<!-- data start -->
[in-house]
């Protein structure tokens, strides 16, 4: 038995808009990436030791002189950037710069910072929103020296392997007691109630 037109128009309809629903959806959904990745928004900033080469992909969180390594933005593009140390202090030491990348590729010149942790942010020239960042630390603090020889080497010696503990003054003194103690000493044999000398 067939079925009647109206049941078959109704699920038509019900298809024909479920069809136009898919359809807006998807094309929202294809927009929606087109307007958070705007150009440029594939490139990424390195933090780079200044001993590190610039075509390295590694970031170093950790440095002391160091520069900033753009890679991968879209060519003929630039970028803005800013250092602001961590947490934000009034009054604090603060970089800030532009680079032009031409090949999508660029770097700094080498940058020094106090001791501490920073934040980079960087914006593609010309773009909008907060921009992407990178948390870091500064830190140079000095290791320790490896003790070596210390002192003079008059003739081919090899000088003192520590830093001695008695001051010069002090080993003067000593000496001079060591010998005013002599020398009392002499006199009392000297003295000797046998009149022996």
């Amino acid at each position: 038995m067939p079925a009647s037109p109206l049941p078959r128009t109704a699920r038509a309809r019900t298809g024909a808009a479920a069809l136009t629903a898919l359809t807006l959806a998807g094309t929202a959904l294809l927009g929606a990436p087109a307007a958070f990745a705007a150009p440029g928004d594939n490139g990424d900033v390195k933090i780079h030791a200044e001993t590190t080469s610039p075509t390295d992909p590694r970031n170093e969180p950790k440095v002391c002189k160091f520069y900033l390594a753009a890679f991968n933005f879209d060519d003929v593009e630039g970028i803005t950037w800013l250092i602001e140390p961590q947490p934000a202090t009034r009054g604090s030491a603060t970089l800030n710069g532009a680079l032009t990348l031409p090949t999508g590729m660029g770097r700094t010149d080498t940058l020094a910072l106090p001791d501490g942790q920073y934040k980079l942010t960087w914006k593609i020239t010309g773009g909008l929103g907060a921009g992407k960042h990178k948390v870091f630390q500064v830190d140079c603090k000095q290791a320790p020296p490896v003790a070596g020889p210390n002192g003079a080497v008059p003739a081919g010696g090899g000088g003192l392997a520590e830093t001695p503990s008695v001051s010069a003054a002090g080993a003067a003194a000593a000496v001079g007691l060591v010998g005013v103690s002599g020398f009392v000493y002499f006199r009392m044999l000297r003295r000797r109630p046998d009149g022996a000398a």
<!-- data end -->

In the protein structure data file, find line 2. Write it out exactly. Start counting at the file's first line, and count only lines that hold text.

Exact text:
């Protein structure tokens, strides 16, 4: 038995808009990436030791002189950037710069910072929103020296392997007691109630 037109128009309809629903959806959904990745928004900033080469992909969180390594933005593009140390202090030491990348590729010149942790942010020239960042630390603090020889080497010696503990003054003194103690000493044999000398 067939079925009647109206049941078959109704699920038509019900298809024909479920069809136009898919359809807006998807094309929202294809927009929606087109307007958070705007150009440029594939490139990424390195933090780079200044001993590190610039075509390295590694970031170093950790440095002391160091520069900033753009890679991968879209060519003929630039970028803005800013250092602001961590947490934000009034009054604090603060970089800030532009680079032009031409090949999508660029770097700094080498940058020094106090001791501490920073934040980079960087914006593609010309773009909008907060921009992407990178948390870091500064830190140079000095290791320790490896003790070596210390002192003079008059003739081919090899000088003192520590830093001695008695001051010069002090080993003067000593000496001079060591010998005013002599020398009392002499006199009392000297003295000797046998009149022996």